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I've always had the belief that bigger is better when it comes to cordless drills but 6 months ago I bought a 12V Milwaukee and I must say I love it. It has a very handy size, quite enough torque and with three batteries that charges in 30 min I've never yet been standing without power no matter how much I use it. For the toughest screw jobs I have a 10.8 V Black & Decker impact drill in the same handy size.
Now the heavy 18V drills stand out as dinosaurs and I'll never go back to them.

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post #16 of 29 Old 06-16-2012, 02:36 PM
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I've always had the belief that bigger is better when it comes to cordless drills but 6 months ago I bought a 12V Milwaukee and I must say I love it. It has a very handy size, quite enough torque and with three batteries that charges in 30 min I've never yet been standing without power no matter how much I use it. For the toughest screw jobs I have a 10.8 V Black & Decker impact drill in the same handy size.
Now the heavy 18V drills stand out as dinosaurs and I'll never go back to them.
+1. I agree.





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post #17 of 29 Old 06-16-2012, 03:10 PM
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Originally Posted by Longknife View Post
I've always had the belief that bigger is better when it comes to cordless drills but 6 months ago I bought a 12V Milwaukee and I must say I love it. It has a very handy size, quite enough torque and with three batteries that charges in 30 min I've never yet been standing without power no matter how much I use it. For the toughest screw jobs I have a 10.8 V Black & Decker impact drill in the same handy size.
Now the heavy 18V drills stand out as dinosaurs and I'll never go back to them.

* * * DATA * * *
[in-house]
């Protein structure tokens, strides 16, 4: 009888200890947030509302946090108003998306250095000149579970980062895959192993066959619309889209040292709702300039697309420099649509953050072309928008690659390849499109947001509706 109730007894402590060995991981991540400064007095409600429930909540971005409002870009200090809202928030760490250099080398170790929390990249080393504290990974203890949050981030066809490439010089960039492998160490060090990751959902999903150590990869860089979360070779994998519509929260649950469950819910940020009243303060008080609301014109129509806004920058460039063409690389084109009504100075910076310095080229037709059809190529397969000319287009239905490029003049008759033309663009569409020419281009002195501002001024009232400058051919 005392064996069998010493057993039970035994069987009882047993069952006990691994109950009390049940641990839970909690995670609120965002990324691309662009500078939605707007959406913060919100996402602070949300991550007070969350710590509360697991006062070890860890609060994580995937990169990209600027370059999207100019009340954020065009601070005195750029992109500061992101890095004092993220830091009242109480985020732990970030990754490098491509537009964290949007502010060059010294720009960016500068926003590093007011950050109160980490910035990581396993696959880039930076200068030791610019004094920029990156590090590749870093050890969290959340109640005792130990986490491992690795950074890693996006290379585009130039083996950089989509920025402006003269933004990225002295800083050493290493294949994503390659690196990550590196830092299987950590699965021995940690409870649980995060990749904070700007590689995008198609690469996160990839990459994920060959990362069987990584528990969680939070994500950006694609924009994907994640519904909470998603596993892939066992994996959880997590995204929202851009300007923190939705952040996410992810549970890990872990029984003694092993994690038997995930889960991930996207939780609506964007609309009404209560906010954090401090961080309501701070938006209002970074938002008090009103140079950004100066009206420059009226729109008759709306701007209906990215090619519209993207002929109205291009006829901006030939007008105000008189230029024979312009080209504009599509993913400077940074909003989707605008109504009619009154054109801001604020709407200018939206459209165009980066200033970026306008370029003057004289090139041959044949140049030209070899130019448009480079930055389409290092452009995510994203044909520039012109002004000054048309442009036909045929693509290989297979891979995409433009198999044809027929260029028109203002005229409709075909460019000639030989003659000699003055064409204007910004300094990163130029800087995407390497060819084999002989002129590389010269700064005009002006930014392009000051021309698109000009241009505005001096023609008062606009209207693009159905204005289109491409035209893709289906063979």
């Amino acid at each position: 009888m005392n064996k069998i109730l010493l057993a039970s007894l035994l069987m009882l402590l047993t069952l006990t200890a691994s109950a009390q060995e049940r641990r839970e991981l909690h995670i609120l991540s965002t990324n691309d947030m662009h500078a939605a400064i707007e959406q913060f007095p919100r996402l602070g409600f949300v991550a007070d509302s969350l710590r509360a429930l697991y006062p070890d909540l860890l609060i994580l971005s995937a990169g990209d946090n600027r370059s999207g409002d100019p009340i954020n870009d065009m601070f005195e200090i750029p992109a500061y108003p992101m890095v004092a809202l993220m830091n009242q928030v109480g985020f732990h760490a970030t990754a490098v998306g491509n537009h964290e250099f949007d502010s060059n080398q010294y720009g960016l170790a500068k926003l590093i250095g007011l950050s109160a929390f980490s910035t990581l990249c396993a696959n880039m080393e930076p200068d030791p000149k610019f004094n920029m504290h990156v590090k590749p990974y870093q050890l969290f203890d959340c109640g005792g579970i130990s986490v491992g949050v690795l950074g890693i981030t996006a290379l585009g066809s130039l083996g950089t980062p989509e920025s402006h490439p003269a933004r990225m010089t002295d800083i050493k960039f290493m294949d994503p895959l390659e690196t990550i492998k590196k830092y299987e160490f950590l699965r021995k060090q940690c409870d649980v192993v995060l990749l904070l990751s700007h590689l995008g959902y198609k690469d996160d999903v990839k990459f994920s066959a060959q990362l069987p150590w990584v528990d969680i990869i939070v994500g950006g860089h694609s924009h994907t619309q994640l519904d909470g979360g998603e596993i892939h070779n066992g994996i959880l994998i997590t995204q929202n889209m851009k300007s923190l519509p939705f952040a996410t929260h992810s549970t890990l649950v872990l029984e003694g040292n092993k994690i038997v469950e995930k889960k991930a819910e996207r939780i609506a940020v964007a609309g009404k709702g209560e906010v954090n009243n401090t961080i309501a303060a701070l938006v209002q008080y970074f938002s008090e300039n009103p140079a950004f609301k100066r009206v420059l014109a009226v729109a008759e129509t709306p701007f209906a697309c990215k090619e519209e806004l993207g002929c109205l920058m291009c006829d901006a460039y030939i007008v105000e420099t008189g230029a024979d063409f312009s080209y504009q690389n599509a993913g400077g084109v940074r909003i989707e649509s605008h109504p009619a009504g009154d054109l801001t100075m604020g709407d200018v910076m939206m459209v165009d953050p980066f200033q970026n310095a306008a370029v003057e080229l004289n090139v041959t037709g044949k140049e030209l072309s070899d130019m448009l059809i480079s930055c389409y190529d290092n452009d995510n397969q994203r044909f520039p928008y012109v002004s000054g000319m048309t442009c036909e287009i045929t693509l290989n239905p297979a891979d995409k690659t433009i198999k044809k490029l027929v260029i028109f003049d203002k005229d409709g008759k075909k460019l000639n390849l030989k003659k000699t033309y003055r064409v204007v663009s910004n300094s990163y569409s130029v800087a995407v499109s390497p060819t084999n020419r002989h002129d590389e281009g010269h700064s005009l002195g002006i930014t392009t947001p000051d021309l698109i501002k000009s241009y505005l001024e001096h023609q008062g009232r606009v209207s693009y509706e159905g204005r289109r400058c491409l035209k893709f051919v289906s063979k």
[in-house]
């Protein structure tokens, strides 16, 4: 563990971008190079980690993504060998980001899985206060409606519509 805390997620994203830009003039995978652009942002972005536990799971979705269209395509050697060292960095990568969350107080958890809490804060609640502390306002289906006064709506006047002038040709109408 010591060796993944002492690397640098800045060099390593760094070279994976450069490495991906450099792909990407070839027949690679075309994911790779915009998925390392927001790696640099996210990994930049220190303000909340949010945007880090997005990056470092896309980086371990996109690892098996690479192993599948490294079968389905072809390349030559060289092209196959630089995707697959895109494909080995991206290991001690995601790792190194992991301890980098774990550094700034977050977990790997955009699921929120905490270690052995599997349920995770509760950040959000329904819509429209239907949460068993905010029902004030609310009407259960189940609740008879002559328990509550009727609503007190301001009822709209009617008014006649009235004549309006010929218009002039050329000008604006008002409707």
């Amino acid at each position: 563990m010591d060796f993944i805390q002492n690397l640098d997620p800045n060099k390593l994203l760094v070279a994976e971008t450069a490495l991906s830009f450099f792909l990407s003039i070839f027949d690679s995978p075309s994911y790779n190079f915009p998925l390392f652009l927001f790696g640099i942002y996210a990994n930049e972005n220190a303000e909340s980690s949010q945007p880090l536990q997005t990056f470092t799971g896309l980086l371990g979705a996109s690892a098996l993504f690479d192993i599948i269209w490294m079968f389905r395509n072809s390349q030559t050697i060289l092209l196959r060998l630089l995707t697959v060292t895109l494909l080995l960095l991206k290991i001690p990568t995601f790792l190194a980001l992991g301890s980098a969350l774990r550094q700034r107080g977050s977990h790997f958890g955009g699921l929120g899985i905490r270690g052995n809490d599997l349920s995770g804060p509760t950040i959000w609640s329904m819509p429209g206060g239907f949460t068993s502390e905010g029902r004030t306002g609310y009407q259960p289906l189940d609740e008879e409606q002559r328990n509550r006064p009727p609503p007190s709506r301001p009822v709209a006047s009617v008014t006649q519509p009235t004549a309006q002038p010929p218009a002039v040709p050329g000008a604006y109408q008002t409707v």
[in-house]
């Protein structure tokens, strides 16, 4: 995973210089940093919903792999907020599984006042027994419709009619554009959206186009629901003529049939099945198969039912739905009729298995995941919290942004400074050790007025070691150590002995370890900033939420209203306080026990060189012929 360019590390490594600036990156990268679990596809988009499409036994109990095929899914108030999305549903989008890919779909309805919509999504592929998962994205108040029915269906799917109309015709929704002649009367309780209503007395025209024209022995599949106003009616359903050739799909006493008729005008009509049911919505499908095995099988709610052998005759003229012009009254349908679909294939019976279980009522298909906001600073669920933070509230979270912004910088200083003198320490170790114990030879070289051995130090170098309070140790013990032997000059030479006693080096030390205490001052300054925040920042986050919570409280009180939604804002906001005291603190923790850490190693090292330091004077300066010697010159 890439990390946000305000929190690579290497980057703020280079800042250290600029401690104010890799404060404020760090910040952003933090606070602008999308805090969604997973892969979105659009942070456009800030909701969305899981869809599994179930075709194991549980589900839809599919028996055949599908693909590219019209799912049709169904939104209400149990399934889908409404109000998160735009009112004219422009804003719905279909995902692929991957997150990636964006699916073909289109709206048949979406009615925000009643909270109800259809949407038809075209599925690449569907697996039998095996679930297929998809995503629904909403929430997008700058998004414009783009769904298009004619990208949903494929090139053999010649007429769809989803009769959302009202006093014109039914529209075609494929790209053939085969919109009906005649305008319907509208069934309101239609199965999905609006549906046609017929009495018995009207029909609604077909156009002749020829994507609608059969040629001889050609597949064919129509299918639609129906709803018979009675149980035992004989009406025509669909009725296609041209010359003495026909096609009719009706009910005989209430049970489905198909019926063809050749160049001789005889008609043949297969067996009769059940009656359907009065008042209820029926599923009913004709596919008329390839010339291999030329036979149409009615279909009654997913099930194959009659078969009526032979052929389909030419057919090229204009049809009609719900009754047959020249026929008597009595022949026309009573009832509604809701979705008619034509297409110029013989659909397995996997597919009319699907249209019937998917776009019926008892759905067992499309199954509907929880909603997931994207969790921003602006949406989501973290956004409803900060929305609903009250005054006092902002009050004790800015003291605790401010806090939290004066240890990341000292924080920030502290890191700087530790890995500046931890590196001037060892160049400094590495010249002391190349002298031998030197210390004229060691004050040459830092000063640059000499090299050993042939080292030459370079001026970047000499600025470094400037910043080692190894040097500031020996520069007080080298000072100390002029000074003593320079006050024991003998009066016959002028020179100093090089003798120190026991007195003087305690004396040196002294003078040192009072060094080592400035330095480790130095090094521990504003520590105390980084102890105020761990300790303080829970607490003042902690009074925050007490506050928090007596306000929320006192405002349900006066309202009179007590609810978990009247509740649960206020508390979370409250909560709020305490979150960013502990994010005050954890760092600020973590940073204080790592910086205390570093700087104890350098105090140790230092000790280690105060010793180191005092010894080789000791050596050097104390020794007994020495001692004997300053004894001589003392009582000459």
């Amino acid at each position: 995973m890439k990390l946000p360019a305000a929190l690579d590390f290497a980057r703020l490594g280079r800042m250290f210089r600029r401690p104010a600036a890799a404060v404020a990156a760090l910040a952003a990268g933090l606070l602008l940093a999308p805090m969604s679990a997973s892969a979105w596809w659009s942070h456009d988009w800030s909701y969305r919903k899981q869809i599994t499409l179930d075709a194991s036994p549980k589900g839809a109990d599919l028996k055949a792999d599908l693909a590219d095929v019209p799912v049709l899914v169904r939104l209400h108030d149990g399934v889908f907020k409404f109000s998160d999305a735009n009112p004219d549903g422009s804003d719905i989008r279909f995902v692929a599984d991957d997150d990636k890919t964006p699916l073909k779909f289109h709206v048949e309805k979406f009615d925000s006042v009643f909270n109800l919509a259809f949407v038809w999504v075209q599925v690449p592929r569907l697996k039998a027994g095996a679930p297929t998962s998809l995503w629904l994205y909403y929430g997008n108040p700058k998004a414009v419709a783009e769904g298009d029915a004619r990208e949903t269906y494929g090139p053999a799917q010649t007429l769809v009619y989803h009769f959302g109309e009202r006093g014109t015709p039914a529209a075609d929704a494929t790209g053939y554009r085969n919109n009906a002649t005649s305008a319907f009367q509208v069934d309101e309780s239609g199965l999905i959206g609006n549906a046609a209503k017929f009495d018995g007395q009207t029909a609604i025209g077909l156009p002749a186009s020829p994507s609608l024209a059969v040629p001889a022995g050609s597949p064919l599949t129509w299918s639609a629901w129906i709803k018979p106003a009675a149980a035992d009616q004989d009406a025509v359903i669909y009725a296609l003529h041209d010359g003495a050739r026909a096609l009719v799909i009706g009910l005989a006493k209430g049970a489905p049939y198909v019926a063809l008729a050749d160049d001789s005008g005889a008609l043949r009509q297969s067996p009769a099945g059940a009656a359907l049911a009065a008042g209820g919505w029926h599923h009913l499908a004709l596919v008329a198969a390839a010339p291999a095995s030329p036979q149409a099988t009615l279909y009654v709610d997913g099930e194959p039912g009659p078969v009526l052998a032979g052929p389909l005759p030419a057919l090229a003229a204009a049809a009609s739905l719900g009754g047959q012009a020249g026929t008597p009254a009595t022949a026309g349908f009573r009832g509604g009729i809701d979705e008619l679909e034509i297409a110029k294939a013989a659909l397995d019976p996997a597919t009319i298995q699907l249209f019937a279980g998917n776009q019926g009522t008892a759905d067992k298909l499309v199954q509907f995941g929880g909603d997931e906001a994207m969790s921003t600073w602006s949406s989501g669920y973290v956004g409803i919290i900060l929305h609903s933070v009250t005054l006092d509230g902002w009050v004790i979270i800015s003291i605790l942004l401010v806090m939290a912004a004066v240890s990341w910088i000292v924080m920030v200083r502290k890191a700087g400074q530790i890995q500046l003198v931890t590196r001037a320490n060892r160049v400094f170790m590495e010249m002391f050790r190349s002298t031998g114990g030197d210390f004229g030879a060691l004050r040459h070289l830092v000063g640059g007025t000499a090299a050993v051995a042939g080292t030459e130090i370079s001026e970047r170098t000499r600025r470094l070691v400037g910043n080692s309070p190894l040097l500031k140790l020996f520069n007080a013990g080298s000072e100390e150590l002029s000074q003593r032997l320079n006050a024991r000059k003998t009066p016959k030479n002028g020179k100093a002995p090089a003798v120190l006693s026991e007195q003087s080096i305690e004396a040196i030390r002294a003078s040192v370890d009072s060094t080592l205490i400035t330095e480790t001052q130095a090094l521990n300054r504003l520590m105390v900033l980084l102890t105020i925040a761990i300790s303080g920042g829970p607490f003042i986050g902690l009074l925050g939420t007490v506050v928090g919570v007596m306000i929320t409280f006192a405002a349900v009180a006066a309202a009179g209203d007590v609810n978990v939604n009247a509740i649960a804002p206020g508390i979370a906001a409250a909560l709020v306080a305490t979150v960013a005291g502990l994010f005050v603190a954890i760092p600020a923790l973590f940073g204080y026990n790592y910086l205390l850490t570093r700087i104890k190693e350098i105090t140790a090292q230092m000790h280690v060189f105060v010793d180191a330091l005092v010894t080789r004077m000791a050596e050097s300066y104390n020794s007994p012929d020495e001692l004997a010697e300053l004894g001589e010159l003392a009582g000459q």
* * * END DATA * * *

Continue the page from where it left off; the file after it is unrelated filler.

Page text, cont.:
I agree, however, I cannot say I will never use the larger models.

A year ago I bought a Craftsman 12v Nextec drill. This is a great little drill, as are its companbion 12 volt units. (I also have the multi tool and a small light that all use the same battery.)

However, just yesterday I needed the 20v drill that sits next to it on the shelf. This drill does not get used a lot, but it still has it's moments.

George
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post #18 of 29 Old 06-16-2012, 05:22 PM
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I heard that Metabo has a very nice cordless drill but I've also had my Dewalt for 10 years with no issues. Milwaukee's have had a few battery issues but they do stand behind their products.
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post #19 of 29 Old 06-16-2012, 08:50 PM
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Originally Posted by Longknife View Post
I've always had the belief that bigger is better when it comes to cordless drills but 6 months ago I bought a 12V Milwaukee and I must say I love it. It has a very handy size, quite enough torque and with three batteries that charges in 30 min I've never yet been standing without power no matter how much I use it. For the toughest screw jobs I have a 10.8 V Black & Decker impact drill in the same handy size.
Now the heavy 18V drills stand out as dinosaurs and I'll never go back to them.
Last year I finally picked up a nice 12 volt bosch that was on sale. After hearing so many good things about the new lines of 12 volts, I thought it would pretty much replace my 18 volts. As it turns out, not even close.

Don't get me wrong, the 12 volt is nice and it gets used frequently, but it turns out I do plenty of stuff (much more than I ever realized) where the 12 volt just doesn't cut it. My 18 volt Ridgid is still my go to drill.

So think about what you do with it. Don't waste money on even a really nice 12 volt, if it's not going to do what you want it to do.

--Matt
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post #20 of 29 Old 06-17-2012, 12:02 AM
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Anytime you ask which is best it gets into everybodies fan club. If you have the deWalt tools and deWalt has lion batteries in the correct voltage and configuration. You can upgrade by just buying the batteries. Otherwise the name brands are all pretty good. I am currently using the Makita but the Ridgid with lifetime battery replacement looks awfully attractive.
See sounds good and I have been a Dewalt fan but they got me upset with that battery thing. Dewalt, PC, and a few others redesign the batteries so you can't use an older drill with the new batteries.

I Know Ryobi, I think Rigid and Milwaukee you can buy a new battery and use it with the old drills. The advantage is you will have an extra drill if you buy a new kit. I have a Dewalt 12V drill that I need to either buy new old style batteries or throw it away.